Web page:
A trumpet blare caught my ear, a ratta-tat-tat solo so catchy my feet started jitterbugging under the table." (Page 127)

The smells in Chester's house were different. No hot metal of coal stove, no naptha soap. No smoke plumes rising in the air outside, and instead of a dead animal and incinerator reek from the packinghouses, when the wind was right we could smell Oreos baking at the Nabisco factory nearby. No packinghouse whistles, no trains rumbling past at all hours. We couldn't even hear the streetcar. The strangeness made me feel unsettled." (Page 247)

Isn't that simply gorgeous prose? But this book does a lot more than just show readers a setting and a bunch of historical details. Ten Cents a Dance looks at issues like what people who are desperate to survive will and won't do, the capacity for self-delusion, and the way that stereotyped views of other races can evolve once you actually get to know people. There's also quite a bit about what it was like for ordinary citizens during the start of World War II, something I've seen addressed much more frequently in books set in England than in books set in the US.

The characterization in Ten Cents a Dance is also multi-layered and detailed, though I hesitate to go into too much detail for fear of spoilers. I especially loved Chester (though I won't tell you who he is).

I do have to comment specifically on the character of Paulie, however. I can't resist. This paragraph is a little bit of a spoiler, so feel free to skip it if you haven't read the book yet. I imagine that it's quite difficult to write a first-person novel in which the reader can see something that the narrator herself misses. Fletcher certainly pulls this off here, perhaps even a bit too well. I had trouble getting over the fact that Ruby believed in Paulie, when he was so clearly, from the night that they first met, bad news. I just didn't see that he had enough appeal to overcome his flaws. But perhaps that's my adult viewpoint talking. I would be interested to know how teens react to the character. I will say that my negative feelings about Paulie added to the tension of the book ... kind of a waiting for the other shoe to drop sort of thing.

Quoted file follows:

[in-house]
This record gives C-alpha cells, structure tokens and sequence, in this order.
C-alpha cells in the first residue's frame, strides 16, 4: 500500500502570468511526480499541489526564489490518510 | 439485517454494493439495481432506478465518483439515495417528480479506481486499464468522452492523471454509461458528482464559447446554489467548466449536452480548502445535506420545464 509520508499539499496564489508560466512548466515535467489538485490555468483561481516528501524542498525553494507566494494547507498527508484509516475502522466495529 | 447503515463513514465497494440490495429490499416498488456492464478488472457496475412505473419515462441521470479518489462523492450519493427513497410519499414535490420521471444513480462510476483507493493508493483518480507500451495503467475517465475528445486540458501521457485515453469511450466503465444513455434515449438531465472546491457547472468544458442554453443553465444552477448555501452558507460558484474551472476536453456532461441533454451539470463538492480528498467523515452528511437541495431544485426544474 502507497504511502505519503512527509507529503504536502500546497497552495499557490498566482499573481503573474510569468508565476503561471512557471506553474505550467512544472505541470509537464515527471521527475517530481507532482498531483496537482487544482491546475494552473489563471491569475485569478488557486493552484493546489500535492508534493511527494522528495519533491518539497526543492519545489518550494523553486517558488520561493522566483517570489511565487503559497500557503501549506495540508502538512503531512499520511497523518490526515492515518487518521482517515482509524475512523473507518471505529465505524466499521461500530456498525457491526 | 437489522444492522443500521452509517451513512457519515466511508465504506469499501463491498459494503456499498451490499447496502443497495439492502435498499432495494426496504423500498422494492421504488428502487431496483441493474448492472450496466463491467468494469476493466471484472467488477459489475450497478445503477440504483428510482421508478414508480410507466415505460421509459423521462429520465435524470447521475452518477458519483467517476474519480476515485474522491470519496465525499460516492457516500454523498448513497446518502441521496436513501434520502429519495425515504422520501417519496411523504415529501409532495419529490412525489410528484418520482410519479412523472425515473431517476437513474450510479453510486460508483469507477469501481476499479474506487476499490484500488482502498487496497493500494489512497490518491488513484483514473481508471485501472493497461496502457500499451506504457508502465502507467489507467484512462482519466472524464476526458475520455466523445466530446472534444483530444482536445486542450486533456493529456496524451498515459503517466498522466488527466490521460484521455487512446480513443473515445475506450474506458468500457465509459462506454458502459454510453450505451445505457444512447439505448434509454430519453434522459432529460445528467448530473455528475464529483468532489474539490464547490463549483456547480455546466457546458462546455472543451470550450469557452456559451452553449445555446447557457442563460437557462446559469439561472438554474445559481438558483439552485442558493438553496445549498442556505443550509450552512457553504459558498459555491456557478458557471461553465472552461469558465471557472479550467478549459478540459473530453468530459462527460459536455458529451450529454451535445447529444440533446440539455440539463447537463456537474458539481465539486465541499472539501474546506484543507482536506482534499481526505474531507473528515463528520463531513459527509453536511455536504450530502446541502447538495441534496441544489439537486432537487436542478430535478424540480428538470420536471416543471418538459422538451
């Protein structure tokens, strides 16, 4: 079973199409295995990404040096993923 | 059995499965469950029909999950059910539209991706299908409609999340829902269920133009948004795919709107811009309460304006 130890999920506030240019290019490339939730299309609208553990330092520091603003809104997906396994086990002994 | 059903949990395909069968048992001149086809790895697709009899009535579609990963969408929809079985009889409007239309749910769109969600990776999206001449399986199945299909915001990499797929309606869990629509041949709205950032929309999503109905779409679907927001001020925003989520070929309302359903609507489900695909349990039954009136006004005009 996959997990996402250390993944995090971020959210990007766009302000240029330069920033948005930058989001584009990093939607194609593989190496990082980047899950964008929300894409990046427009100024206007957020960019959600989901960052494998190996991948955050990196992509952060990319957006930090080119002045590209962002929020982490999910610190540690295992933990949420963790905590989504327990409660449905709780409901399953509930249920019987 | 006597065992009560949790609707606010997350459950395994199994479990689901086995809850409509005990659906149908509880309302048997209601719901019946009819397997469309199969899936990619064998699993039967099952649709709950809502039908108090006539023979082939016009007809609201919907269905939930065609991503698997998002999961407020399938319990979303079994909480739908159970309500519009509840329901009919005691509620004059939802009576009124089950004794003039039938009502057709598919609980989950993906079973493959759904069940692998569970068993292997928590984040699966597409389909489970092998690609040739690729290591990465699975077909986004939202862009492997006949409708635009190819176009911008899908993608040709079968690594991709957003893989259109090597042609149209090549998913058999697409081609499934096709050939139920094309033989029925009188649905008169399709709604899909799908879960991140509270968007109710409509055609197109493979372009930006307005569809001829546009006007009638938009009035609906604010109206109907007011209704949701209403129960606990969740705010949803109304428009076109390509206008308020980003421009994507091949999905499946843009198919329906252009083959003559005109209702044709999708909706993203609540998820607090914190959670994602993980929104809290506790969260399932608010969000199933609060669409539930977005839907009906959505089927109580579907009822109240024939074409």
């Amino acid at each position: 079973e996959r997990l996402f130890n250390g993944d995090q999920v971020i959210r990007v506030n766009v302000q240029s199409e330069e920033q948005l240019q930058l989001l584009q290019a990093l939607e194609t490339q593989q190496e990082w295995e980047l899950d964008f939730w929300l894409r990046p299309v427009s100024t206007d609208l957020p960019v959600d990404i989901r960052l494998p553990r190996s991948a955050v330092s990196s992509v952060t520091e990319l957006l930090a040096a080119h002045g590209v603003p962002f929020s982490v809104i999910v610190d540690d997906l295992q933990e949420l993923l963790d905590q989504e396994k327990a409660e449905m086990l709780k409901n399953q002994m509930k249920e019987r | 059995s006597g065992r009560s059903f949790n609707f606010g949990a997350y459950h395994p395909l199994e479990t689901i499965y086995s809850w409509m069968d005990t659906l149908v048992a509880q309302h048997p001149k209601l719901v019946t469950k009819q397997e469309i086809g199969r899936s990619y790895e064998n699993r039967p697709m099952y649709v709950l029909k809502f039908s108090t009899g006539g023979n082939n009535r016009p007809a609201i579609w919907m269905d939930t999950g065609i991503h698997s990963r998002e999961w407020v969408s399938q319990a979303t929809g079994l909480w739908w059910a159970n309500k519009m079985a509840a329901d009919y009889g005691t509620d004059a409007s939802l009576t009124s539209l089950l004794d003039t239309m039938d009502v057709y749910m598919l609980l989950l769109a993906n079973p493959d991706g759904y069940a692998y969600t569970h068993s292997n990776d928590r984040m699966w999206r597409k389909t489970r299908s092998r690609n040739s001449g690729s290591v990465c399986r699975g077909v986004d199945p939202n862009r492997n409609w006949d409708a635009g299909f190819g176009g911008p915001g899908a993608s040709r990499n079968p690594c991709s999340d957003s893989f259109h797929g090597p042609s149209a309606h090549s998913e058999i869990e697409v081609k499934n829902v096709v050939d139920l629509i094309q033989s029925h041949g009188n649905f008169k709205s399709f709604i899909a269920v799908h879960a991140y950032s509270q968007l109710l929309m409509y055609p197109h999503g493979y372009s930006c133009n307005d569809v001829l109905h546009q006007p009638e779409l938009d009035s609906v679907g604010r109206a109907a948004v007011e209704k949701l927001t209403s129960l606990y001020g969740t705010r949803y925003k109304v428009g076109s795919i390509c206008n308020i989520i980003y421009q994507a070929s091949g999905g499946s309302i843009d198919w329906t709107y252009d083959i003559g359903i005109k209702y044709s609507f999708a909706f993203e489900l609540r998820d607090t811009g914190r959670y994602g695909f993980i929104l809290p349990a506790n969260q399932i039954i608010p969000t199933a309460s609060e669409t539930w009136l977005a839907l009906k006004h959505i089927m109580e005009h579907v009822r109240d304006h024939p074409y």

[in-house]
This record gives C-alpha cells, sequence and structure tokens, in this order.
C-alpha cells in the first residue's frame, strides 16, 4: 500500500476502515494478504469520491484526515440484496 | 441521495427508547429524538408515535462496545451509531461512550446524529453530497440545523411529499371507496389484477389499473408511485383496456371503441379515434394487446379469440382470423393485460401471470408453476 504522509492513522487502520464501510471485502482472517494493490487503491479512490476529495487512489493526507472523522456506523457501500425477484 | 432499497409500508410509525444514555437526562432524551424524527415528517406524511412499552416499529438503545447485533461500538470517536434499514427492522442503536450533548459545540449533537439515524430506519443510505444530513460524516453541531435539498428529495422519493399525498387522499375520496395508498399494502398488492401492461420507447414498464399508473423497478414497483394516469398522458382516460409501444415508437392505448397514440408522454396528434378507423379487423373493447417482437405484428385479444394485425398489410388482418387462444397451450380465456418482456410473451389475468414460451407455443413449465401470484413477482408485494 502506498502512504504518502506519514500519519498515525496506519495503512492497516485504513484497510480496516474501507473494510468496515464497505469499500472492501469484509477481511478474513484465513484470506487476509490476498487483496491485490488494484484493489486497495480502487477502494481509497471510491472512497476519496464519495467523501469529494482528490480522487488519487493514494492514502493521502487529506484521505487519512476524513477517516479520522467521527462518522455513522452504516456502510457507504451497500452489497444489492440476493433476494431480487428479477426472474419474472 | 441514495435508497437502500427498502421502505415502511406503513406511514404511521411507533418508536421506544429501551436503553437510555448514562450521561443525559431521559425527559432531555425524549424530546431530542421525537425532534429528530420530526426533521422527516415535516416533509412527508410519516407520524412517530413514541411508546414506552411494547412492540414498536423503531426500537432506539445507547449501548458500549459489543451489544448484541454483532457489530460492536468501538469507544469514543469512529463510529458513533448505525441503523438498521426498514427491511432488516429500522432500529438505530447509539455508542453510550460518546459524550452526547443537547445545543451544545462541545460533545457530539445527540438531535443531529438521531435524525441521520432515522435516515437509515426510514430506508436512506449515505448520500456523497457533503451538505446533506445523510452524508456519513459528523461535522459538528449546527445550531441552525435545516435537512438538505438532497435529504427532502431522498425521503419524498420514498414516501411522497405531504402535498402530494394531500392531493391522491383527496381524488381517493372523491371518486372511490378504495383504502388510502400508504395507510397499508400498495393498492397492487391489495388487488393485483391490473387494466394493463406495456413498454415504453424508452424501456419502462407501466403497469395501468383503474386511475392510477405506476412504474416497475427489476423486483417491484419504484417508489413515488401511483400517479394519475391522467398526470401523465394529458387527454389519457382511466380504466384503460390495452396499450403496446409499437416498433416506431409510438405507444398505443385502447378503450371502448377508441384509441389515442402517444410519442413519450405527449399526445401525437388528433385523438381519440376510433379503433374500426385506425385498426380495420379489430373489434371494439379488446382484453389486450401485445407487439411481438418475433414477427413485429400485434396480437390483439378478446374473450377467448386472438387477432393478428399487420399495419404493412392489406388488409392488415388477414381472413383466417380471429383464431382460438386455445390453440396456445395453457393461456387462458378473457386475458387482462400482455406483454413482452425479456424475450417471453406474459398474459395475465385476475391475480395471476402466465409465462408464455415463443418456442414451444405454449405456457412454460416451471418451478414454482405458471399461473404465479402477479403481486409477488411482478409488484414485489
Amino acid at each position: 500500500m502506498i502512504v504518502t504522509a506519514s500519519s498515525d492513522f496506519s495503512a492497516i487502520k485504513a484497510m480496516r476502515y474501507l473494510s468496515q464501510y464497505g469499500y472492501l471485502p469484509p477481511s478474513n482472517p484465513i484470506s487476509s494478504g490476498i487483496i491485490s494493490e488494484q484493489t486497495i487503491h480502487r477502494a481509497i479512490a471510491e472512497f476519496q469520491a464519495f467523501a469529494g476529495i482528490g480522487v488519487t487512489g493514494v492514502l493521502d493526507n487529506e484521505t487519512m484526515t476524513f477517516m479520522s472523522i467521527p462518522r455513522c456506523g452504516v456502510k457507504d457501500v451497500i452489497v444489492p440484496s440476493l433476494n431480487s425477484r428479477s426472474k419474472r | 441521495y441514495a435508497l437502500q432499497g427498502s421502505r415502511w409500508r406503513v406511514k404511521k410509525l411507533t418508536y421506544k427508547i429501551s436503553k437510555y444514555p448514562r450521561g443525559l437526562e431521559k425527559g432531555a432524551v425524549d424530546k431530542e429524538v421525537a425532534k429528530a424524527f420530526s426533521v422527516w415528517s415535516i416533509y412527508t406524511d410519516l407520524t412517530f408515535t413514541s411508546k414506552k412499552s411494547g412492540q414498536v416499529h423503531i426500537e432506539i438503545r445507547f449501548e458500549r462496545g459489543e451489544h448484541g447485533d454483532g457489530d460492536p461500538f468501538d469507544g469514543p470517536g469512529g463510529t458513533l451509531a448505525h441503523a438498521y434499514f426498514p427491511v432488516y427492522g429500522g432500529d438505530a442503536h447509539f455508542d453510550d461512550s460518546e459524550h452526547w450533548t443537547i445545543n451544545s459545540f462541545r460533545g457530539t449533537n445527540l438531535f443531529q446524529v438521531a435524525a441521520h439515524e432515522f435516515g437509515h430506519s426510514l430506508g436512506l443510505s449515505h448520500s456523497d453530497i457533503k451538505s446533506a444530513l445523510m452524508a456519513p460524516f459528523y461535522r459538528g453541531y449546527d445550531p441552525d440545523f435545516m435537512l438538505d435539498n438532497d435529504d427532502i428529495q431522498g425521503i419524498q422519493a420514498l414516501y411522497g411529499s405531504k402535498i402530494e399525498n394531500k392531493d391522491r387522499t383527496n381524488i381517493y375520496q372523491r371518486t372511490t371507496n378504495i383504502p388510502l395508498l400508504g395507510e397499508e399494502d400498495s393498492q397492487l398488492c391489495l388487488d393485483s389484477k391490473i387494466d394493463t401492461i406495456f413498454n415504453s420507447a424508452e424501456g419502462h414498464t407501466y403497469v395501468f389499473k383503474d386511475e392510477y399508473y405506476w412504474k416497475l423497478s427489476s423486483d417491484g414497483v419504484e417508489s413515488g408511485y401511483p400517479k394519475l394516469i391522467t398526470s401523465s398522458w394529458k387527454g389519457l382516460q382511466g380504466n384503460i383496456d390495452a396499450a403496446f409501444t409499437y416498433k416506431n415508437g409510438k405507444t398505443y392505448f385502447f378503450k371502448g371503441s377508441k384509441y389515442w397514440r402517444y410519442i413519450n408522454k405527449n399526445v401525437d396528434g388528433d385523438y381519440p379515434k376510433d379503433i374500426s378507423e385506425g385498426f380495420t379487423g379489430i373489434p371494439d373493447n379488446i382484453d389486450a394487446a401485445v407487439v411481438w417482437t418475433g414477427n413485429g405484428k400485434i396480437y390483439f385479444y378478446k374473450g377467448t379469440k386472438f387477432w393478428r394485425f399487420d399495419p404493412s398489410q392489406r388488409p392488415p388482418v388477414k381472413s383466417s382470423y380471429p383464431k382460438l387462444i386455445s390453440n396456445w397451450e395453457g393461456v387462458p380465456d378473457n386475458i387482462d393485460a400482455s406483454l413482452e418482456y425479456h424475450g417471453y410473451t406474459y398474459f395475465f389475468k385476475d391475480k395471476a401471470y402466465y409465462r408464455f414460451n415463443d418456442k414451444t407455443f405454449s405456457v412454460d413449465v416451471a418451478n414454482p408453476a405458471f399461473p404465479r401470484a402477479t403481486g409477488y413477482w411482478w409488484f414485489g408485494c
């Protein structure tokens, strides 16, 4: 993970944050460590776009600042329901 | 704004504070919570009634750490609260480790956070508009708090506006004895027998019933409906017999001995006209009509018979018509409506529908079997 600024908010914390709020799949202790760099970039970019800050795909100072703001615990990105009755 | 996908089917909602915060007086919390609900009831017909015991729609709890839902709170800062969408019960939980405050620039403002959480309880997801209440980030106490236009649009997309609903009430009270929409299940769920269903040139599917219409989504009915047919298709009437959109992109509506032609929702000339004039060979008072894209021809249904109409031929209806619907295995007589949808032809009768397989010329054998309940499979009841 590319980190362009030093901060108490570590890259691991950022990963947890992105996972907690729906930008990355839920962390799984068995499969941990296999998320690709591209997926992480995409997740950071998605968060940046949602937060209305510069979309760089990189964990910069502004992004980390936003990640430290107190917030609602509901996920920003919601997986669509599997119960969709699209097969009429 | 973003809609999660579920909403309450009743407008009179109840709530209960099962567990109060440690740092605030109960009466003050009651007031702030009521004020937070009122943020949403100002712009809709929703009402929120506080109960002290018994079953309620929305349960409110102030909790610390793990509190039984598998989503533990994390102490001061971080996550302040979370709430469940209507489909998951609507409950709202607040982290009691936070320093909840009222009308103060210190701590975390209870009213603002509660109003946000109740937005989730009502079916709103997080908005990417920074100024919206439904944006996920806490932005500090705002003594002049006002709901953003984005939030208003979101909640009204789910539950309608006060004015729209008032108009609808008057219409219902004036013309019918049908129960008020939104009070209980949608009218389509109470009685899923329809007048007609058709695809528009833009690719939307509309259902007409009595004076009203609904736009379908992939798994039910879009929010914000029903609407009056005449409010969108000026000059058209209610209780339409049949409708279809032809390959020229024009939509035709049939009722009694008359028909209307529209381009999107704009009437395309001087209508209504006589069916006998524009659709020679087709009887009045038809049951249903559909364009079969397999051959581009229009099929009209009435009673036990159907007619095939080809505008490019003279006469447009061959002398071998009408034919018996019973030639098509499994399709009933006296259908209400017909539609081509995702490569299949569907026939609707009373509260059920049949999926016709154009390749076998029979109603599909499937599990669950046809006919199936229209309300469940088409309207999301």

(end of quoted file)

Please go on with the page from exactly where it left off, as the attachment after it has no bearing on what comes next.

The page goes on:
OK, spoilers finished. Ten Cents a Dance has it all. An engaging teen heroine with believable flaws, surrounded by a host of other multi-dimensional characters. A unique historical backdrop. Gorgeous, sensory-input-filled prose. Plenty of conflict. A plot that kept me turning the pages, and for which the eventual ending wasn't clear ahead of time. Highly recommended for teens and adults, especially for fans of historical fiction. I'll be keeping an eye out for Christine Fletcher's books in the future.

Publisher: Bloomsbury USA Children's Books
Publication Date: April 1, 2008
Source of Book: Review copy from the author
Other Blog Reviews: Grow Wings, Review X, Bookshelves of Doom, Becky's Book Reviews, Teen Book Review, Abby (the) Librarian, The YA YA YAs, and many more.
Author Interviews: Worducopia

© 2009 by Jennifer Robinson of Jen Robinson's Book Page. All rights reserved.